Israel W. Charny

A shameful Knesset vote to help evade, deny and hide the truth

Failure to pass a bill to memorialize the Kafr Qasim massacre allows Jewish Israelis to persist in believing they are uniquely exempt from humanity’s darkest impulses
Memorial for the Massacre in Kafr Kassem of 1956 in the center of Kafr Kassem
Memorial for the Massacre in Kafr Kassem of 1956 in the center of Kafr Kassem

Last week the Knesset overwhelmingly – and shamefully – voted down a proposal to establish recognition of the mass murder of innocent, unarmed Israeli Arabs in Kafr Qasim in 1956. Along with the traditional targets of war, men, the victims of this massacre also included women and little children.

The original event is well known. It was the first day of the Sinai War and the IDF declared a curfew that morning for Arab areas. However, the announcement of the curfew came after the residents of Kafr Qasim had already taken off for their daily agricultural jobs and on returning home they had absolutely no idea at all that they were late for a curfew. An Israeli officer had issued to a group of platoon commanders what in itself was a dangerously vague and deadly command to kill all violators. All but one of the commanders had the common sense not to blindly execute the stupid and vicious command, but one commander did order his troops to shoot and kill, and they stupidly and viciously followed his order.

They slaughtered 49 Arab civilians and wounded 13 more. Among the dead were 13 women and girls. Twenty-four victims were below age 13, including two children age 8. Several victims who did not die immediately were shot again while lying wounded.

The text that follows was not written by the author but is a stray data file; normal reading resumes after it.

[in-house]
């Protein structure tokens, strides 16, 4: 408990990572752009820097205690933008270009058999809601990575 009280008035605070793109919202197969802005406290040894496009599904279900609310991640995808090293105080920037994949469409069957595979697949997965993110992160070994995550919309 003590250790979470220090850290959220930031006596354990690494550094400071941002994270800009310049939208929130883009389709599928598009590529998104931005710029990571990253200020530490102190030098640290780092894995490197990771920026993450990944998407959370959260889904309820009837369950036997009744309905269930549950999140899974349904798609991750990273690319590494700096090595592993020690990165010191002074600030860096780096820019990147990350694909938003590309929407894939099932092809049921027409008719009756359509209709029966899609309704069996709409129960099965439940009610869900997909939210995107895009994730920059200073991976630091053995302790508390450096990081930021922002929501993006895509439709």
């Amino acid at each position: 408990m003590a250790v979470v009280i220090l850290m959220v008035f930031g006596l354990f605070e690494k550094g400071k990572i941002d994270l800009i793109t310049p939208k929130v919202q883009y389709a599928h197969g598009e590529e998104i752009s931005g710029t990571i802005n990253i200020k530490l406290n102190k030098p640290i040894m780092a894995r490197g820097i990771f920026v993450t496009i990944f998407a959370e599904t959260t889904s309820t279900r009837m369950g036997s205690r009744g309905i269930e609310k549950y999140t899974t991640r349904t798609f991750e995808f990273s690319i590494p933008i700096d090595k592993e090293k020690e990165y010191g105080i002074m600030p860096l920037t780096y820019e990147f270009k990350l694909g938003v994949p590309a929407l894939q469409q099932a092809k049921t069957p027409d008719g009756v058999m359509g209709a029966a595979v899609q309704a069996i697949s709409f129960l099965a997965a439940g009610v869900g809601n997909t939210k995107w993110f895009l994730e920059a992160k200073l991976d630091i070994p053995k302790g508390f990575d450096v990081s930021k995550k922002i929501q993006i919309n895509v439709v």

The verdict of the Israeli court was historic and unambiguous. Judge Benjamin Halevy called the order to shoot and kill “a manifestly unlawful order,” and subsequently the rule was made in the IDF that part of the basic training of all soldiers would be to learn the principle that one must not obey illegal orders.

Several presidents of Israel – including Shimon Peres, Reuven Rivlin and on Friday Isaac Herzog – have made pilgrimages to Kafr Qasim to participate in the annual ceremony of commemoration of the massacre and directly or indirectly have apologized for Israel’s tragically evil actions. However, the vote in the Knesset against the proposal for a bill in memory of the victims is already the second time that our national legislature has rejected such legislation.

In 1992, my colleague Daphna Fromer and I published in the academic Journal of Traumatic Stress an intriguing study of the attitudes of our Israeli society towards Kafr Qasim. We purposely sent graduate students to the box office at the Tel Aviv Museum where people were purchasing tickets to view Claude Lanzmann’s monumental 9-hour film, Shoah. Obviously, these were people who cared deeply about the Holocaust, and our basic question was would they also care to some meaningful extent about the non-Jewish victims of a genocidal massacre committed by us Jews?

One hundred and seven people participated in the study. Of them, 62% condemned the Kafr Qasim massacre, but 38% either accepted it or “explained” it. In our discussion of the results, we noted that when compared with other social science studies of attitudes towards persecution and destruction, these results were less damning than the results found for example among Americans surveyed about their attitudes toward the massacre at My Lai; but from what we consider a larger Jewish and humanistic point of view, the results were still disappointing and troubling.